By 1974, it had become obvious that we needed to expand our facilities. We faced several problems. Notre Dame had declared a moratorium on the construction of new buildings. This, coupled with the cost of even an addition connecting the O’Shaughnessy Hall Art Gallery to the Ivan Mestrovic Studio, would be expensive. The answer to our problems was Colonel Fred B. Snite of Chicago and his family. I first met the colonel in 1967, on a cold, windy football Saturday when he brought two Old Master paintings, proposed gifts to the Art Gallery. After unloading the blanket-wrapped canvases from the trunk of his automobile and transferring them to a cab to transport them from the Morris Inn to the Art Gallery, he paid the $5 fare and carried one of the canvases the last 50 yards. At the time, Colonel Snite was a proud man whose age was in the upper 80s. I was impressed with his strength and pride and was convinced that his name should appear on our “addition.”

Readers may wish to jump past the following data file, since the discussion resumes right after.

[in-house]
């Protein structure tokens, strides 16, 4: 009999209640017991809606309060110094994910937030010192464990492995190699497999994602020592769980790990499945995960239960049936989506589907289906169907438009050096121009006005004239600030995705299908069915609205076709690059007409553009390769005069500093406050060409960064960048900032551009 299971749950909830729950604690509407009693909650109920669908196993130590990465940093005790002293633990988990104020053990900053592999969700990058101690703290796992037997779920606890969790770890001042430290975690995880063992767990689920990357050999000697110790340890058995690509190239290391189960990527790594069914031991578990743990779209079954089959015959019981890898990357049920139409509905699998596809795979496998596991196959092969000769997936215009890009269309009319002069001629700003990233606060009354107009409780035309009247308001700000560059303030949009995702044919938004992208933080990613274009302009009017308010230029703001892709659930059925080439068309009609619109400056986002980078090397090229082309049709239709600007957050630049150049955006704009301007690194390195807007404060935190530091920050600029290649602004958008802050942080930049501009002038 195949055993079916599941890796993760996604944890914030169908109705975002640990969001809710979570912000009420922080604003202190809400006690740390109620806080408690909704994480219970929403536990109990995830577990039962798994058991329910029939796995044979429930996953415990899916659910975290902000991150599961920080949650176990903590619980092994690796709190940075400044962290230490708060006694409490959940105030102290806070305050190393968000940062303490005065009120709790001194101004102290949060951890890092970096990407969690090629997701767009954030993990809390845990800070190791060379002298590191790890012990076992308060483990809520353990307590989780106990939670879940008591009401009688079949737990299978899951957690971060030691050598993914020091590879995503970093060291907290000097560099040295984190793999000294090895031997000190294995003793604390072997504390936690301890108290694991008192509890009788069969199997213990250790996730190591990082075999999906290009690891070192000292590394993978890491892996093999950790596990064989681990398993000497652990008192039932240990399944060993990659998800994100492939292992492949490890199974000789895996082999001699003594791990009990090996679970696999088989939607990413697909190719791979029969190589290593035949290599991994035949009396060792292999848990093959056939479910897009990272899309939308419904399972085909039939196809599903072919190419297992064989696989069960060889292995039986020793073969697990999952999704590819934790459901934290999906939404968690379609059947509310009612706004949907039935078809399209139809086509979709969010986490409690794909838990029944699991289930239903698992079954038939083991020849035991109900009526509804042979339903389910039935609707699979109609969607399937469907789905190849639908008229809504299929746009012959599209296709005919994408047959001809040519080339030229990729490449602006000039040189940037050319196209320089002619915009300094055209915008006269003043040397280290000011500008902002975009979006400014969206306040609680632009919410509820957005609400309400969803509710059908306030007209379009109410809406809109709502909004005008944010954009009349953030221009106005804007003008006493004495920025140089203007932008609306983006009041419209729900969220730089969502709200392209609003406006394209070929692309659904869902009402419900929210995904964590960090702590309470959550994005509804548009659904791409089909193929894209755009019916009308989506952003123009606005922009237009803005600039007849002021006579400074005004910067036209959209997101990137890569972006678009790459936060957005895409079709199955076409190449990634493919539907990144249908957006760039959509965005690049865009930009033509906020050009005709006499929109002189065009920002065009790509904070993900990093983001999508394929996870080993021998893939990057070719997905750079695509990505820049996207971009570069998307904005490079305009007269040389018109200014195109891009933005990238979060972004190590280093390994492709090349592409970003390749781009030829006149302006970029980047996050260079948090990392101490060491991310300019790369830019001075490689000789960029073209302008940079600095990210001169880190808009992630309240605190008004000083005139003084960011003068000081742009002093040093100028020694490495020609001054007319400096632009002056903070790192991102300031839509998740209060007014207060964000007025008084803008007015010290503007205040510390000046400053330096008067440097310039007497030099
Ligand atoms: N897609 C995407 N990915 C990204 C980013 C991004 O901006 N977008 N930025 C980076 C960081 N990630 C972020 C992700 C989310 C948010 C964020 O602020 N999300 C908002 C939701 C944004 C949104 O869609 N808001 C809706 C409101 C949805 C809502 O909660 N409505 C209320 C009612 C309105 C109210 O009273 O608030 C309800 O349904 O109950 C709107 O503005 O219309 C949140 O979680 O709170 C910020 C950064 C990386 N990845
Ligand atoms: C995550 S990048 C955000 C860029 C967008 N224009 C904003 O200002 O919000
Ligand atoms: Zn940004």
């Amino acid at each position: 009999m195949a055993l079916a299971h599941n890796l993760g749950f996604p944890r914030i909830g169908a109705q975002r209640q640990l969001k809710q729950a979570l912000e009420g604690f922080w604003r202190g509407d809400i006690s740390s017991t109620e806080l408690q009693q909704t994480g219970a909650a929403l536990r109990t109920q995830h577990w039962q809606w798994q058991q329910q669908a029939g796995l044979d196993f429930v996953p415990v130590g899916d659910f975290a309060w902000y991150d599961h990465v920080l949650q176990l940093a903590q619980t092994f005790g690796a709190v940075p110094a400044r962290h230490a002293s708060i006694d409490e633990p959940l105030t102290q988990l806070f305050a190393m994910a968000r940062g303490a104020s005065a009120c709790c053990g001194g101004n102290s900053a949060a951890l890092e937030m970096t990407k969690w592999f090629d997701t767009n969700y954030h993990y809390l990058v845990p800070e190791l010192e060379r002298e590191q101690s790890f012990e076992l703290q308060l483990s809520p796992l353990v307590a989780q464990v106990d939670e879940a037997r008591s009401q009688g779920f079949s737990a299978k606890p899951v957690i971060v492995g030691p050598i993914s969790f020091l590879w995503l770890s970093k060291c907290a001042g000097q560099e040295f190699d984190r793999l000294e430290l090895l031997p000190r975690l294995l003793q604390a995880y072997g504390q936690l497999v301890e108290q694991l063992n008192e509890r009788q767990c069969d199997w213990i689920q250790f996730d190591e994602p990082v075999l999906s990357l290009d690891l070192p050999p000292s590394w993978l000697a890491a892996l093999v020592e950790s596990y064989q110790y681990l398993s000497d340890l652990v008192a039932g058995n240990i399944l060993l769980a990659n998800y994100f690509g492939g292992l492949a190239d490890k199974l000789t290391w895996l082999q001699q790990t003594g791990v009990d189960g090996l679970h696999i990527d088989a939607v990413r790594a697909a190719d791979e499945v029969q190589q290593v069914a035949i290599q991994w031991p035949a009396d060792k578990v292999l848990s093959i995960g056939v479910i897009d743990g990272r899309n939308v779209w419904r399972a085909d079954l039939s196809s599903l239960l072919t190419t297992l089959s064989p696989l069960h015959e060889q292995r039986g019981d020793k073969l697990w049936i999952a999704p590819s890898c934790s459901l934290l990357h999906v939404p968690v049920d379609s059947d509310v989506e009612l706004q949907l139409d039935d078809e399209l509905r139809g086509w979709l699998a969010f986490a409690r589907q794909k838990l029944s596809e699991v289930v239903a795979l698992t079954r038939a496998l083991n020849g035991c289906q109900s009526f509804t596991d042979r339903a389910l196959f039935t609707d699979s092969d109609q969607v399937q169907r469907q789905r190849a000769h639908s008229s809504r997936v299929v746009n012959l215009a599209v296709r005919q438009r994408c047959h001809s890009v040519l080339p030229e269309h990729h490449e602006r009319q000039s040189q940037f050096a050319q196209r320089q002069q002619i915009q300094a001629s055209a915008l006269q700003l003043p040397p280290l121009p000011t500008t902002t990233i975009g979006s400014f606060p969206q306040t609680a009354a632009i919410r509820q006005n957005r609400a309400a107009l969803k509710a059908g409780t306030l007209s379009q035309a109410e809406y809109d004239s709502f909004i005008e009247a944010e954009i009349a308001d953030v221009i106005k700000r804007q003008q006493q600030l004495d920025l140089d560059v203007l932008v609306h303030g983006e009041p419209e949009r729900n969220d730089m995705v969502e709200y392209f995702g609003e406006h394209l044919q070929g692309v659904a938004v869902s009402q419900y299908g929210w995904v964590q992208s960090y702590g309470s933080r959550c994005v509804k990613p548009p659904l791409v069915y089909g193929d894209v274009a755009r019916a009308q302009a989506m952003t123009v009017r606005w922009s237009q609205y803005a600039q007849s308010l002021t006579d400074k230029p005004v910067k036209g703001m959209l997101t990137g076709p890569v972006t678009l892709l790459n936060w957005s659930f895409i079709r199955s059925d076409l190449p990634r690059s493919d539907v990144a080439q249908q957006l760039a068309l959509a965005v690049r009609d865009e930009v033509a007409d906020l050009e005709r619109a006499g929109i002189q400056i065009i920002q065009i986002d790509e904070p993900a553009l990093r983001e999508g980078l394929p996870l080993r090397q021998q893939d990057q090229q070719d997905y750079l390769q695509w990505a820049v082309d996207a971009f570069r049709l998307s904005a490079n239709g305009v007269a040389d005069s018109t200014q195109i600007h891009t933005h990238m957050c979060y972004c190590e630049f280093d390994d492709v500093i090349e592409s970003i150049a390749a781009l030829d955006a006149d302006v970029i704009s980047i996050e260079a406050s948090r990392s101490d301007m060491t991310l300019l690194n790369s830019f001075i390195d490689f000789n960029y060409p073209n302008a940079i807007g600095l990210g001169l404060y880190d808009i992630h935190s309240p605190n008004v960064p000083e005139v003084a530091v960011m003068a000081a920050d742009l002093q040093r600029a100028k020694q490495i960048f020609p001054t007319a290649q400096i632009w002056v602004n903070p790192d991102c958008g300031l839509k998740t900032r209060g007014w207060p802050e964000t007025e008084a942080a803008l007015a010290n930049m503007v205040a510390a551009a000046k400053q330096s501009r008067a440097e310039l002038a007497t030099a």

We met with Fred Snite and his family several times to discuss funding. During an April 1975 visit to Colonel Snite’s winter home in Miami, Curator Richard J. Conyers, CSC, and I had a successful meeting with the family. They agreed to give $2 million for the construction of a building that “68,000 would see every football Saturday.” While this may have been a point which convinced the Colonel that a museum would make an important contribution to the Notre Dame experience, he was much more interested in having the world know about the role that he and his son Frederick, confined to an iron lung for 18 years, had in conquering the dreaded disease—polio.